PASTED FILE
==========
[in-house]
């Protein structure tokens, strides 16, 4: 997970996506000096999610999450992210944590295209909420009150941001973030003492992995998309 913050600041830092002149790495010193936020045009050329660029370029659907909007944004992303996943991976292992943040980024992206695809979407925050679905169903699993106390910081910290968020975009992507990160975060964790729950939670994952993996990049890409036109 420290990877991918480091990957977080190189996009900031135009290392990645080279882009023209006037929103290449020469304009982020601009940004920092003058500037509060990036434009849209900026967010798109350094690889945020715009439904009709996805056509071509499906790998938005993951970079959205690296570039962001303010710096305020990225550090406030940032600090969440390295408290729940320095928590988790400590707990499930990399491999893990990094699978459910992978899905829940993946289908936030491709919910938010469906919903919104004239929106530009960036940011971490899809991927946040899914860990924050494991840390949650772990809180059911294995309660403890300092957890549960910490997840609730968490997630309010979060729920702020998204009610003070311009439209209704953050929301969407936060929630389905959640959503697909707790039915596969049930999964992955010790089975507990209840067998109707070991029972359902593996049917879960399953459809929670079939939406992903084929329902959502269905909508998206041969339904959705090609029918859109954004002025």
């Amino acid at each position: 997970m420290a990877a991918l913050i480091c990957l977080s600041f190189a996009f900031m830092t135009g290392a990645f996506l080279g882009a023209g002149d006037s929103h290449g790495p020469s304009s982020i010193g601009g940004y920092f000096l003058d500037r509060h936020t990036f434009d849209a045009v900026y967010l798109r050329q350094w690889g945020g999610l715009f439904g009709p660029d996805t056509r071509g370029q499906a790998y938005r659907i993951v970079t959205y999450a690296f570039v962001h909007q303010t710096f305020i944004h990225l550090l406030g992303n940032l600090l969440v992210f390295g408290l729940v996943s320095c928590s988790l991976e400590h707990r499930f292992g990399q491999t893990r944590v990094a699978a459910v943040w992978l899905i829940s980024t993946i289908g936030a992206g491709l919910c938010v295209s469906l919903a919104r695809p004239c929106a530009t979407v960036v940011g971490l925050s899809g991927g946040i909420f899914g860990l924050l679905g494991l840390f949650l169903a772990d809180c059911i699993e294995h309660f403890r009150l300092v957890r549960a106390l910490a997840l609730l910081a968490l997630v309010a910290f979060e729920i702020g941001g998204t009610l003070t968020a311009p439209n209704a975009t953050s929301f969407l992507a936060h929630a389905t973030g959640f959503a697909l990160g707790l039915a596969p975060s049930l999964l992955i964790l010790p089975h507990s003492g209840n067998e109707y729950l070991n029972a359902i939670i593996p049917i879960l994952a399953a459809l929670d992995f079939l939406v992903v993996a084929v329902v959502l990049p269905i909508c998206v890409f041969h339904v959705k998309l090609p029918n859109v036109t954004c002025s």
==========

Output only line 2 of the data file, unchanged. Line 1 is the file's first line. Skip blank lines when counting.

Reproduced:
């Protein structure tokens, strides 16, 4: 997970996506000096999610999450992210944590295209909420009150941001973030003492992995998309 913050600041830092002149790495010193936020045009050329660029370029659907909007944004992303996943991976292992943040980024992206695809979407925050679905169903699993106390910081910290968020975009992507990160975060964790729950939670994952993996990049890409036109 420290990877991918480091990957977080190189996009900031135009290392990645080279882009023209006037929103290449020469304009982020601009940004920092003058500037509060990036434009849209900026967010798109350094690889945020715009439904009709996805056509071509499906790998938005993951970079959205690296570039962001303010710096305020990225550090406030940032600090969440390295408290729940320095928590988790400590707990499930990399491999893990990094699978459910992978899905829940993946289908936030491709919910938010469906919903919104004239929106530009960036940011971490899809991927946040899914860990924050494991840390949650772990809180059911294995309660403890300092957890549960910490997840609730968490997630309010979060729920702020998204009610003070311009439209209704953050929301969407936060929630389905959640959503697909707790039915596969049930999964992955010790089975507990209840067998109707070991029972359902593996049917879960399953459809929670079939939406992903084929329902959502269905909508998206041969339904959705090609029918859109954004002025």